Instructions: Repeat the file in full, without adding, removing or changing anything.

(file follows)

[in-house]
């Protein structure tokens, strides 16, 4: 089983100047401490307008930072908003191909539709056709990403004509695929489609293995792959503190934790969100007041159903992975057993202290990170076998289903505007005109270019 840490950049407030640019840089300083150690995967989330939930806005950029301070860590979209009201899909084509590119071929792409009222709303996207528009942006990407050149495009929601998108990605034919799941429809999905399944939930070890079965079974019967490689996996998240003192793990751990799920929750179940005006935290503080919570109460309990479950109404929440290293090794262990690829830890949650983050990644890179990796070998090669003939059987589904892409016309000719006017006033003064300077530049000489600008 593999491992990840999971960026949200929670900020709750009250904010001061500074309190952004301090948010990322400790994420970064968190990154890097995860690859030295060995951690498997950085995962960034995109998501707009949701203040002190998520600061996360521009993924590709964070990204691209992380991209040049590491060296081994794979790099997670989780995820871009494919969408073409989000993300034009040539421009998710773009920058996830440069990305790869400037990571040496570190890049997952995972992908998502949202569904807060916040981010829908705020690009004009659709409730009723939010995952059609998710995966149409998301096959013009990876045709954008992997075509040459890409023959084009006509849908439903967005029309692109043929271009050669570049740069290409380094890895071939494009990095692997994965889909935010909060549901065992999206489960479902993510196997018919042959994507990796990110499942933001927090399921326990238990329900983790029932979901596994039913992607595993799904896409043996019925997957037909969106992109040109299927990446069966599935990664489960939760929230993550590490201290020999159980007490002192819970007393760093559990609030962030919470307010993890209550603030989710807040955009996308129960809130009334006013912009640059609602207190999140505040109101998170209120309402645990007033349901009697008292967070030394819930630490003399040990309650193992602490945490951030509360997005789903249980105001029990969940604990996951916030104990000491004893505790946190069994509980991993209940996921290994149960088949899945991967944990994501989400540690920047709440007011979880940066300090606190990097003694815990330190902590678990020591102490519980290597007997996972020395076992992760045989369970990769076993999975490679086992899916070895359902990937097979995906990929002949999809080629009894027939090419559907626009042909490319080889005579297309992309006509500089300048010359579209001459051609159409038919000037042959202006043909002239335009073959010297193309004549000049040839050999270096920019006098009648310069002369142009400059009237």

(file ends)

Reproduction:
[in-house]
């Protein structure tokens, strides 16, 4: 089983100047401490307008930072908003191909539709056709990403004509695929489609293995792959503190934790969100007041159903992975057993202290990170076998289903505007005109270019 840490950049407030640019840089300083150690995967989330939930806005950029301070860590979209009201899909084509590119071929792409009222709303996207528009942006990407050149495009929601998108990605034919799941429809999905399944939930070890079965079974019967490689996996998240003192793990751990799920929750179940005006935290503080919570109460309990479950109404929440290293090794262990690829830890949650983050990644890179990796070998090669003939059987589904892409016309000719006017006033003064300077530049000489600008 593999491992990840999971960026949200929670900020709750009250904010001061500074309190952004301090948010990322400790994420970064968190990154890097995860690859030295060995951690498997950085995962960034995109998501707009949701203040002190998520600061996360521009993924590709964070990204691209992380991209040049590491060296081994794979790099997670989780995820871009494919969408073409989000993300034009040539421009998710773009920058996830440069990305790869400037990571040496570190890049997952995972992908998502949202569904807060916040981010829908705020690009004009659709409730009723939010995952059609998710995966149409998301096959013009990876045709954008992997075509040459890409023959084009006509849908439903967005029309692109043929271009050669570049740069290409380094890895071939494009990095692997994965889909935010909060549901065992999206489960479902993510196997018919042959994507990796990110499942933001927090399921326990238990329900983790029932979901596994039913992607595993799904896409043996019925997957037909969106992109040109299927990446069966599935990664489960939760929230993550590490201290020999159980007490002192819970007393760093559990609030962030919470307010993890209550603030989710807040955009996308129960809130009334006013912009640059609602207190999140505040109101998170209120309402645990007033349901009697008292967070030394819930630490003399040990309650193992602490945490951030509360997005789903249980105001029990969940604990996951916030104990000491004893505790946190069994509980991993209940996921290994149960088949899945991967944990994501989400540690920047709440007011979880940066300090606190990097003694815990330190902590678990020591102490519980290597007997996972020395076992992760045989369970990769076993999975490679086992899916070895359902990937097979995906990929002949999809080629009894027939090419559907626009042909490319080889005579297309992309006509500089300048010359579209001459051609159409038919000037042959202006043909002239335009073959010297193309004549000049040839050999270096920019006098009648310069002369142009400059009237």